The quote is from his e-book How to Get Away With Murder in America, which goes on to note that “in the past, the CIA was subject to oversight, however tenuous, from the president and Congress,” but that “President Bush’s 2001 executive order severed this line by transferring to the CIA his unique authority to approve assassinations. By removing himself from the decision-making cycle, the president shielded himself — and all elected authority — from responsibility should a mission go wrong or be found illegal. When the CIA transferred the assassination unit to Blackwater, it continued the trend. CIA officers would no longer participate in the agency’s most violent operations, or witness them. If it practiced any oversight at all, the CIA would rely on Blackwater’s self-reporting about missions it conducted. Running operations through Blackwater gave the CIA the power to have people abducted, or killed, with no one in the government being exactly responsible.” None of this is new information, though I imagine that many people reading this item are hearing about it for the first time.
Isn’t that bizarre?
The bulk of Wright’s e-book (full disclosure: I help edit the website of Byliner, publisher of the e-book) tells the story of Enrique Prado, a high-ranking CIA-officer-turned-Blackwater-employee who oversaw assassination units for both the CIA and the contractor. To whom was this awesome responsibility entrusted? According to Wright’s investigation, a federal organized crime squad run out of the Miami-Dade Police Department produced an investigation allegedly tying Prado to seven murders carried out while he worked as a bodyguard for a narco crime boss. At the time, the CIA declared him unavailable for questioning; the investigation was shut down before he was arrested or tried.
There’s a lot more to the story — Wright’s e-book is almost 50 pages long — but this bit is of particular note:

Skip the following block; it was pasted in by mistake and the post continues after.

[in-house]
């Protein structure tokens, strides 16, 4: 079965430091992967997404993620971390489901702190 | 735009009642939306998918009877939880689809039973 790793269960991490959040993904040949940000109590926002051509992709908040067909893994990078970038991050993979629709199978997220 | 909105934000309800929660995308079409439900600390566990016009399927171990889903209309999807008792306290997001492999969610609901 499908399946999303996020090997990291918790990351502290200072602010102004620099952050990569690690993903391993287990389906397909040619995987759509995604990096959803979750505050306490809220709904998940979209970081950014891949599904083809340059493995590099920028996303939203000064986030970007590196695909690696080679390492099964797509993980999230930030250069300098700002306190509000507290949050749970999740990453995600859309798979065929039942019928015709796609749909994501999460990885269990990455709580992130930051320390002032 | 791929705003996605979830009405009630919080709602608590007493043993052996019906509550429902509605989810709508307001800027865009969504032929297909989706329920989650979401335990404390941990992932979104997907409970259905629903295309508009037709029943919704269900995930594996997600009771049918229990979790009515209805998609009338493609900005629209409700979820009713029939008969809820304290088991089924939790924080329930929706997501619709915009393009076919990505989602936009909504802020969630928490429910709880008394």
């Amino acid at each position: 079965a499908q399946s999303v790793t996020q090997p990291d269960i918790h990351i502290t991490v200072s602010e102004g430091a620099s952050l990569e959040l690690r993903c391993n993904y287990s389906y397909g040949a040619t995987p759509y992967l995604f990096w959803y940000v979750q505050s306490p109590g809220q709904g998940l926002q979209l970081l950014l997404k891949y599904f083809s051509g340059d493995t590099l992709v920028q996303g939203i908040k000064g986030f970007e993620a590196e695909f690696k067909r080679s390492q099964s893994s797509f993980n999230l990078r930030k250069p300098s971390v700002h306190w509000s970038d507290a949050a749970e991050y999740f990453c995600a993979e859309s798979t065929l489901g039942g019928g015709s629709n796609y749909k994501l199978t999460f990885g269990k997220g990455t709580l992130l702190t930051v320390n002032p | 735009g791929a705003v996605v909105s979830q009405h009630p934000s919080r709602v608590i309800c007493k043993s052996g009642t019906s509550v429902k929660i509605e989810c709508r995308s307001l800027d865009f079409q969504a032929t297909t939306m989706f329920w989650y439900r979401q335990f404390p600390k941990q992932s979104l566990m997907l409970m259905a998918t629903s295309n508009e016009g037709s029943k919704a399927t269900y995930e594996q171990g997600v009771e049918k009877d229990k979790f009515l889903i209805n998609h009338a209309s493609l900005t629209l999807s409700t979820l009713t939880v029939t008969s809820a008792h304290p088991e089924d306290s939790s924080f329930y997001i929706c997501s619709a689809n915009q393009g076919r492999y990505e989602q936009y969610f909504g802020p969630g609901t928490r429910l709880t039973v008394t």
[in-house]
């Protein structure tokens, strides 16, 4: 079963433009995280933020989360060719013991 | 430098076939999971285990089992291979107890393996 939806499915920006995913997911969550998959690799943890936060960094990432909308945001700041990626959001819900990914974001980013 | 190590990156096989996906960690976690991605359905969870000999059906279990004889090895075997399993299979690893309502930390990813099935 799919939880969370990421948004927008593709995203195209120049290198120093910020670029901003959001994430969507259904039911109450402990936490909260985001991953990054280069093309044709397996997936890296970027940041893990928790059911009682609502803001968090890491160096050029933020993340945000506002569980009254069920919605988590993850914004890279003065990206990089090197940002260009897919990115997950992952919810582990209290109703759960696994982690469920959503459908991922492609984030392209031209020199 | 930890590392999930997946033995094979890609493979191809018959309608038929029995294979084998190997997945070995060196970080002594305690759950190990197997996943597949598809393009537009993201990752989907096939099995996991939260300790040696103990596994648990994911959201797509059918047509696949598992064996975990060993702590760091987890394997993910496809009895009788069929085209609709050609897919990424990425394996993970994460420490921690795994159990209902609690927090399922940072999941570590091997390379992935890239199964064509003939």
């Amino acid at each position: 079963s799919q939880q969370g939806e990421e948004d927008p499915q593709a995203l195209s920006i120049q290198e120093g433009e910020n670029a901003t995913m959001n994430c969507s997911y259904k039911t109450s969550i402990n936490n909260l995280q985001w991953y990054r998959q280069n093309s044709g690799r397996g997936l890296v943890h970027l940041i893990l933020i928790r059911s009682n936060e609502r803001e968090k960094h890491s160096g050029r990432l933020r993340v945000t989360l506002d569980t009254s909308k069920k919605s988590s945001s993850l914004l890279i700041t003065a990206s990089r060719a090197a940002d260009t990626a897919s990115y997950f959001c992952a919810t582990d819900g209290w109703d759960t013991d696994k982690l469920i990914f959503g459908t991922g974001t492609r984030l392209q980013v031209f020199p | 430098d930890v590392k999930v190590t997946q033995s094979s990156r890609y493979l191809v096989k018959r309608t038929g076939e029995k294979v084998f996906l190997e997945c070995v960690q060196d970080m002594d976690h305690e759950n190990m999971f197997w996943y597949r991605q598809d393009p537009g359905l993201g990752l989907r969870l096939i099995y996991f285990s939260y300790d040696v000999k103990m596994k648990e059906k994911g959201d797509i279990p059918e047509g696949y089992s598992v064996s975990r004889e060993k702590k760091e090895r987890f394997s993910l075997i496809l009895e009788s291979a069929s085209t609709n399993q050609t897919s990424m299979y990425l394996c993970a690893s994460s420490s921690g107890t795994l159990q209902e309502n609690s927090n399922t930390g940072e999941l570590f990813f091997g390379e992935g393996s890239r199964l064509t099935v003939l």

The reporting on Prado’s activities at Blackwater produced no evidence that the firm’s employees had ever killed anyone on behalf of the CIA. But I spoke to Blackwater employees who insisted that they had. Two Blackwater contractors told me that their firm began conducting assassinations in Afghanistan as early as 2008. They claimed to have participated in such operations — one in a support role, the other as a “trigger puller.” The contractors, to whom I spoke in 2009 and 2010, were both ex-Special Forces soldiers who were not particularly bothered by assassination work, although they did question the legality of Blackwater’s involvement in it.
According to the “trigger puller,” he and a partner were selected for one such operation because they were Mexican Americans, whose darker skin enabled them to blend in as Afghan civilians. The first mission he described took place in 2008. He and his partner spent three weeks training outside Kabul, becoming accustomed to walking barefoot like Afghans while toting weapons underneath their jackets. Their mission centered on walking into a market and killing the occupant of a pickup truck, whose identity a CIA case worker had provided to them. They succeeded in their mission, he told me, and moved on to another. This contractor’s story didn’t completely fit with other accounts about Prado’s unit at Blackwater. The e-mail written by Prado and later obtained by the Times seemed to indicate that the unit wouldn’t use Americans to carry out actual assassinations. Moreover, two CIA sources insisted that the contractors I spoke to were lying. As one put it, “These guys are security guards who want to look like Rambo.”